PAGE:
4. Pistol

Ruger revolver
This Single Seven .327 Federal Magnum is one handgun that can fire five different cartridges. What’s more hillbilly than that? Richard Mann

A pistol generally describes a semi-automatic handgun, but to a hillbilly all handguns are pistols. And for mountain folk, revolvers are probably the most common pistol you’ll find tucked in their waistband or under their pillow. Reliability is one reason hillbillies prefer the revolver, but versatility is part of it too. A .357 Magnum will fire .38 Special ammo and a .44 Magnum will shoot .44 Specials. Both will work for dispatching bad guys or marauding bears, but so too will Ruger’s Single Seven in .327 Federal Magnum, especially the 4-5/8-inch barreled version from Lipsey’s with XS Sights. And it’ll also fire .32 H&R Mangum, .32 Long, .32 Short, and .32 Auto ammunition. It’s like this pistol was engineered by a hillbilly.

5. .22 Rifle

.22 rimfire rifle
No hillbilly battery is complete without a serious .22 rifle, like the author’s New Ultra Light Arms Model 20RF .22. Richard Mann

Not only will every serious shooter, hunter, and competitor have a .22 rifle, every hillbilly will have a serious .22 rifle capable of head-shooting a squirrel at 75 yards. It’s the rifle he uses to teach his kids to shoot, to drop raccoons out to his hounds, kill rats at the dump, pop crows off the power line, and to kill snakes, muskrats, weasels, and well, damn near everything else to include that pig or steer that needs butchering. You’ll see all sorts of .22s in the hands of hillbillies; everything from a Remington Nylon 66 to a Marlin 39A. But for West Virginia hillbillies—mountain folk—the ultimate .22 is one of the lightweight wonder rifles from Melvin Forbes of New Ultra Light Arms; they’ll shoot through the hole in a Life Saver at 50 yards.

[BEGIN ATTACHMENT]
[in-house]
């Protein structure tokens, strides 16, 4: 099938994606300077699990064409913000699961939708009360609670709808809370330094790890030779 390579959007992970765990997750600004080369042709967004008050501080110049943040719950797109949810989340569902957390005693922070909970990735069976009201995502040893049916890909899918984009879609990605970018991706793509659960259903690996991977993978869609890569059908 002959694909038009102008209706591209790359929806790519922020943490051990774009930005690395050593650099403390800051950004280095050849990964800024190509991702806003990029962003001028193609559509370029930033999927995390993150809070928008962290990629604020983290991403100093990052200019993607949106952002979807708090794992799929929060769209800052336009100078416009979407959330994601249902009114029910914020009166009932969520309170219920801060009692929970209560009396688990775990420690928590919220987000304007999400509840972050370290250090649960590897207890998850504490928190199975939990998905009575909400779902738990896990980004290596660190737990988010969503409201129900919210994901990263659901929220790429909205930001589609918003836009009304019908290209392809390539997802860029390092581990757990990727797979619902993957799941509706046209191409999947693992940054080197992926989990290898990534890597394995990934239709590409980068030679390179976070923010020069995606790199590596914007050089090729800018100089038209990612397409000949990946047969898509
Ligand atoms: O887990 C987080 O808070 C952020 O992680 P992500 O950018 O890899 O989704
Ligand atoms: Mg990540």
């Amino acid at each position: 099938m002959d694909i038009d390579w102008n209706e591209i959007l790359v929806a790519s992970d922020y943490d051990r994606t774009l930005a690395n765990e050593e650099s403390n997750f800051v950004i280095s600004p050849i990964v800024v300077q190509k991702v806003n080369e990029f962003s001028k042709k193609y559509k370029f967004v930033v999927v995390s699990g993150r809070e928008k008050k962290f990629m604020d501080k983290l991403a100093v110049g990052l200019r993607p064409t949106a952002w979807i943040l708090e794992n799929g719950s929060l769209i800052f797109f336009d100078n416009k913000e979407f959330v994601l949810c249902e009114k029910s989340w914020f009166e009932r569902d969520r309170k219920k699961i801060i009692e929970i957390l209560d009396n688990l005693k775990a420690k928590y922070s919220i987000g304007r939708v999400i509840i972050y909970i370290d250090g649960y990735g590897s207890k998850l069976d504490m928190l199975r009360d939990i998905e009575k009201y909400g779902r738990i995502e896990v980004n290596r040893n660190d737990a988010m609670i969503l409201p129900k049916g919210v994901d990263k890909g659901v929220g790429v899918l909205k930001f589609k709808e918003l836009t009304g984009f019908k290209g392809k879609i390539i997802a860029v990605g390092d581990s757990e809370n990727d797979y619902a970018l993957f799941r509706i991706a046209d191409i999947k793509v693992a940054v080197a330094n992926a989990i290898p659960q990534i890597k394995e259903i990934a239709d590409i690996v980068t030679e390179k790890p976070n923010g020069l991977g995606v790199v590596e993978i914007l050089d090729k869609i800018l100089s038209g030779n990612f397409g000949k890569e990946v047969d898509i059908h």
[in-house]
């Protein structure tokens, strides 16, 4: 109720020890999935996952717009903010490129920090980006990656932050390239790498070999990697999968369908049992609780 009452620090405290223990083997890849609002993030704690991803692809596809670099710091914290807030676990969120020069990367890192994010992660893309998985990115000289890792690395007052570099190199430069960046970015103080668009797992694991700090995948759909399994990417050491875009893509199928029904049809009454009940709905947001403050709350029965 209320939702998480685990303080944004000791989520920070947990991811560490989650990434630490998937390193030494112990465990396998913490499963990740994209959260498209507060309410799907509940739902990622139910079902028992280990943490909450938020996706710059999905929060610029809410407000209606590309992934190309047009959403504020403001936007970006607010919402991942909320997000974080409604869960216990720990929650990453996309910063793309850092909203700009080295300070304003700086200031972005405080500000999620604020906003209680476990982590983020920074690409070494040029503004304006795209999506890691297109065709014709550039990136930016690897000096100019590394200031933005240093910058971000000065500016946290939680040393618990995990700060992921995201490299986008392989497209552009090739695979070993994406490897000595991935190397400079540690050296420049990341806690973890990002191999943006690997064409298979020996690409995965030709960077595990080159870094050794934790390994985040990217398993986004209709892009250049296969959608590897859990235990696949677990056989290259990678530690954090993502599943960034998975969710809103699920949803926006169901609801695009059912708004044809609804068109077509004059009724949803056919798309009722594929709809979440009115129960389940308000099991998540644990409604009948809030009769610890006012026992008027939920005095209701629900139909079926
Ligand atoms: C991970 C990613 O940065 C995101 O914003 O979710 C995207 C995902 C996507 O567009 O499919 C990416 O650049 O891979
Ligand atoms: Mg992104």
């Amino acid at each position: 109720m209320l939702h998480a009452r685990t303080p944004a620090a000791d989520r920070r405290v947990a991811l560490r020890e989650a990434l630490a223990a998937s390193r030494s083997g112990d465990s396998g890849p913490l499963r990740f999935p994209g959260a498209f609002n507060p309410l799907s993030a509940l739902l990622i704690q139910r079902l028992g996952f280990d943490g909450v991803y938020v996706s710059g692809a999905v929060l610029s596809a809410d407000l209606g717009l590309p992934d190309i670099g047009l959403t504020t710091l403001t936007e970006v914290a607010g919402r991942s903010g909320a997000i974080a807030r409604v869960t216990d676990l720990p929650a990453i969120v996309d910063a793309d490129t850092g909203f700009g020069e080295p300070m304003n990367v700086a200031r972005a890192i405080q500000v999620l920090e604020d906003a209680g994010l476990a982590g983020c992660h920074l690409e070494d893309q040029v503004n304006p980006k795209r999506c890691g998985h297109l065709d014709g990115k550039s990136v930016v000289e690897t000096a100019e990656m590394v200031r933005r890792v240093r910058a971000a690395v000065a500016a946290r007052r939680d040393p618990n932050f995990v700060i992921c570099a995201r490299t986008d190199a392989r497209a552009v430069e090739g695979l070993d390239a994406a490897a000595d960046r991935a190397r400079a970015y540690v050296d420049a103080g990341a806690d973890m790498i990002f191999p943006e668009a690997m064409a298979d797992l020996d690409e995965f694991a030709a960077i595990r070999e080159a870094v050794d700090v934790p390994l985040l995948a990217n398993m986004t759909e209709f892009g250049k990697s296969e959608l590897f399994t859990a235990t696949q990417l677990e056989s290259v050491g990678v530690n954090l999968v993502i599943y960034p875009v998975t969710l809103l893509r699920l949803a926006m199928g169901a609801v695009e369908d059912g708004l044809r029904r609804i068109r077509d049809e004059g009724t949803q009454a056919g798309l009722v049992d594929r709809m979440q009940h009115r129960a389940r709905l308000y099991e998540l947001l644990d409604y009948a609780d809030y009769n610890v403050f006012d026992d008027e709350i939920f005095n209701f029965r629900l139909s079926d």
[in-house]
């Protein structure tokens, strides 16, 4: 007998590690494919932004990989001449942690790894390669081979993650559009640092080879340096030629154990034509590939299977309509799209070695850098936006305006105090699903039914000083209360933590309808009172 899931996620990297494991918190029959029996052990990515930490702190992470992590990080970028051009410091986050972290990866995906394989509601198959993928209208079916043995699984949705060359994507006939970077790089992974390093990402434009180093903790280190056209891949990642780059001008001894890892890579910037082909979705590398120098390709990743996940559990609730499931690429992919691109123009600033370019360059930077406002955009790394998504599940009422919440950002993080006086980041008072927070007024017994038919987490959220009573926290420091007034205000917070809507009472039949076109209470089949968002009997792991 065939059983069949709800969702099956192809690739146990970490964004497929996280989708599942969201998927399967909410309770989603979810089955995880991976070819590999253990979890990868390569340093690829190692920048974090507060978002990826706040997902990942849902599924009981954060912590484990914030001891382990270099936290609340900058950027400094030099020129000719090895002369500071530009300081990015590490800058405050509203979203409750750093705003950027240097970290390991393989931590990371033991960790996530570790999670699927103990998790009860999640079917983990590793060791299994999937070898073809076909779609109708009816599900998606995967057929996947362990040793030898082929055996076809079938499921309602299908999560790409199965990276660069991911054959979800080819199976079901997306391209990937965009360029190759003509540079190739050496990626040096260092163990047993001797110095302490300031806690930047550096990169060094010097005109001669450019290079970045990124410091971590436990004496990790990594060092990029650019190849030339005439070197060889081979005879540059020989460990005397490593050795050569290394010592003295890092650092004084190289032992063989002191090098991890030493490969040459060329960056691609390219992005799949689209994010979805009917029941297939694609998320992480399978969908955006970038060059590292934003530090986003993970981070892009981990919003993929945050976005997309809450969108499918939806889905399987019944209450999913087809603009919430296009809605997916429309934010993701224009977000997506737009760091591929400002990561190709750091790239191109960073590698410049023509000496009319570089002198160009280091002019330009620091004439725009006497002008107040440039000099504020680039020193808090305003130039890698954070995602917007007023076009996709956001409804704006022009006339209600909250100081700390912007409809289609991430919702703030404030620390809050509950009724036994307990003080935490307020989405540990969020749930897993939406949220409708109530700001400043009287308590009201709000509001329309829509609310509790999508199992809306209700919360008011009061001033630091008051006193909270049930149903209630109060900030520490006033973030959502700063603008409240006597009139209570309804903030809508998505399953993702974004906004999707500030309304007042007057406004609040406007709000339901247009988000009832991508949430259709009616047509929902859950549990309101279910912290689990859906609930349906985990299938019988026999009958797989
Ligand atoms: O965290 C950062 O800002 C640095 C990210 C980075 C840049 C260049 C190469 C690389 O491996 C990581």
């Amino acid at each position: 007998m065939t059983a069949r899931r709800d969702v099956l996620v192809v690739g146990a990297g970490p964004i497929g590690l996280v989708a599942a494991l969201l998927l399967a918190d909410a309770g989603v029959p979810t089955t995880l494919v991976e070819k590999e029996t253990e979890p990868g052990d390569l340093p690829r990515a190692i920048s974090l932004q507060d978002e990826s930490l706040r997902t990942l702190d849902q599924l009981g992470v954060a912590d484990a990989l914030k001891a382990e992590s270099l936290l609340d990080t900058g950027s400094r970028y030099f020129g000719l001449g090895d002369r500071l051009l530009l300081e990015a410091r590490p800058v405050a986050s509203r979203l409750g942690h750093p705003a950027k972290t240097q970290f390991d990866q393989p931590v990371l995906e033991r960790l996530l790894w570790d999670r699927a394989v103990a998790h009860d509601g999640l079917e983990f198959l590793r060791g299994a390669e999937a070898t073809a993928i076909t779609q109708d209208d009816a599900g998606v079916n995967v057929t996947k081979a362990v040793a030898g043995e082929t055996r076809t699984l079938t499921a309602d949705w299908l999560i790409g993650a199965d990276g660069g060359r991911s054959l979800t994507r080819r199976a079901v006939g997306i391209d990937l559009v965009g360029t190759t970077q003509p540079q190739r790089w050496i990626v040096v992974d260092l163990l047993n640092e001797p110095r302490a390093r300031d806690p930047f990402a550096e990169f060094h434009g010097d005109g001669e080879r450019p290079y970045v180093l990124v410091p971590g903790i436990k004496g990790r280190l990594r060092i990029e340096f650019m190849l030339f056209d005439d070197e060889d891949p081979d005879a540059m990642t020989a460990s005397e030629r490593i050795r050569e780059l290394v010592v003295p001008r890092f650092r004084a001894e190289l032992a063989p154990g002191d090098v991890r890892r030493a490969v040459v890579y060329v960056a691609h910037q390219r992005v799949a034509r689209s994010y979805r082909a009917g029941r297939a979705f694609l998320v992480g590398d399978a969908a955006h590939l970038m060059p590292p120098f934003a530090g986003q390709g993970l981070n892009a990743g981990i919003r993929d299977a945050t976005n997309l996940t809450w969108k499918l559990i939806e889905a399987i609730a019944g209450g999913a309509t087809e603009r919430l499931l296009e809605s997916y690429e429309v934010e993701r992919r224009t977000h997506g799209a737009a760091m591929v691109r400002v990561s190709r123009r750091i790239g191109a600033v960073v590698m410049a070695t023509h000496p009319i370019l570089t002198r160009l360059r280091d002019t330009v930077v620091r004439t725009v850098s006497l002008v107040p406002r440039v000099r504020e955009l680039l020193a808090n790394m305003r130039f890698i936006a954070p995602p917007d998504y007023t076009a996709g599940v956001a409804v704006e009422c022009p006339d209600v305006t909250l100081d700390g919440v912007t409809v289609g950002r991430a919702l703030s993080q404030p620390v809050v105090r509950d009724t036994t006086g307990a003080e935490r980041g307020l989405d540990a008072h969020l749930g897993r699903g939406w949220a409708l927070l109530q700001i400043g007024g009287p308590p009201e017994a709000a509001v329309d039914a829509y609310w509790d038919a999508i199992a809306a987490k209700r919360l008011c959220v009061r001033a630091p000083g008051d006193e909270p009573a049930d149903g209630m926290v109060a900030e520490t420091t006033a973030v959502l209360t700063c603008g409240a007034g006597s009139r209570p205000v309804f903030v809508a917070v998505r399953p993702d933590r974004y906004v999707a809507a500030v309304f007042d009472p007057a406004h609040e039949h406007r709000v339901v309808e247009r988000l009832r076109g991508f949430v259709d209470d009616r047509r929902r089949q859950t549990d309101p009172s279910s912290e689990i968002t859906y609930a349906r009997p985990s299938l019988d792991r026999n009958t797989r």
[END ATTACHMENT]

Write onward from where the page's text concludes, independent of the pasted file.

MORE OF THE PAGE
6. AR-15

Wilson Combat AR-15
Don’t be surprised to find a hillbilly with an AR15, and a damned good one like this Wilson Combat Protector Series Carbine. Richard Mann

Don’t think hillbillies are less than savvy when it comes to firearms. Their proclivity to muzzleloaders, lever-guns, and revolvers does not mean they’re behind the times. They just know what a good gun is, and they know how to use it. However, they also realize it is every patriot’s duty to be well armed in case of homeland defense, and they understand they’re also responsible for their own safety. A hillbilly might have a muzzleloader in his hands during deer season, but you can bet there’s an AR in the pickup or at home. And don’t be surprised if it’s one off the top shelf, like a Wilson Combat protector Carbine in 300 HAMR with a suppressor. Hillbillies know how to make noise when partying, but they also know when to be quiet.